Ghislaine Maxwell transferred to low-security federal prison in Florida

Ghislaine Maxwell, the convicted sex trafficker who helped lure victims to Jeffery Epstein to be sexually abused, was transferred this week to a low-security prison in Florida, where she will serve out her 20-year sentence.

Maxwell was transferred from the Metropolitan Detention Center in Brooklyn, New York, to Federal Correctional Institution in Tallahassee on Friday.  Maxwell had been detained in Brooklyn since her arrest in 2020. She is scheduled to remain at the Tallahassee facility until July 17, 2037, according to the Bureau of Prisons’ inmate locator

Maxwell’s life in prison, according to the prison handbook, will be strictly regimented. The handbook says a typical day starts at 6:30AM, at which time inmates are given one hour to clean their areas and make their beds. They are subject to multiple contraband checks and head counts a day, during which time they are often required to stand next to their beds silently. If inmates are found in possession of contraband or items that are not approved, they are subject to disciplinary action. 

Maxwell will be required to wear the prison-issued jumpsuit at all times, and will be allowed to wear shorts and shirt during recreational time. Mealtimes are strictly scheduled, and no smoking or drinking alcohol is permitted. Visitation is limited to immediate family and lawyers only. Inmates who exhibit good behavior may be rewarded with the ability to attend yoga and pilates classes, watch movies, and participate in other activities outside the daily schedule.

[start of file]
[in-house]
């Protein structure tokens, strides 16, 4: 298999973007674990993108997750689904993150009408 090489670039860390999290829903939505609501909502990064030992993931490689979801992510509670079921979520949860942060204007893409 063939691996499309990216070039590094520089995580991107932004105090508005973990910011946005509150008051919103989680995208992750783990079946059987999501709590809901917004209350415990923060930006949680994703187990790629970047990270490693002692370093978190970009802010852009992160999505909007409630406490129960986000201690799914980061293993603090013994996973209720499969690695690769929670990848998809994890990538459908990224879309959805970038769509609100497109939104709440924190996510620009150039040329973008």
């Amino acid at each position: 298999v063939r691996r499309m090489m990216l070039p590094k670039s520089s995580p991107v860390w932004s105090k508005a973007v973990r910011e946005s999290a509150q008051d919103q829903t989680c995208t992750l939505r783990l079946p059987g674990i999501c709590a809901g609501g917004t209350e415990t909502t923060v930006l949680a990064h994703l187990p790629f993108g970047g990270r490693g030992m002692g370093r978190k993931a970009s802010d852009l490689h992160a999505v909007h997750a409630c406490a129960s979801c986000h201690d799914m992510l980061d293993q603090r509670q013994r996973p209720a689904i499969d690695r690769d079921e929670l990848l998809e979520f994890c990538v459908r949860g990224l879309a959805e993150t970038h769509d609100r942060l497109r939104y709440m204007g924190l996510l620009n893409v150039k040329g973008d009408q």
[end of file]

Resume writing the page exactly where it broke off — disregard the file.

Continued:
Maxwell’s attorneys complained that she was subject to mistreatment in her Brooklyn detention facility as officers flashed lights into her cell “every 15 minutes” and prevented her from sleeping. 




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Laura is a freelance writer out of Maryland and a mom of three. Her background is in political science and international relations, and she has been doing political writing and editing for 17 years. Laura has also written parenting pieces for the Today Show and is currently working on writing a collection of remarkable true stories about normal people. She writes for FBA because unbiased news is vital to unity, and readers deserve the facts free of opinion.

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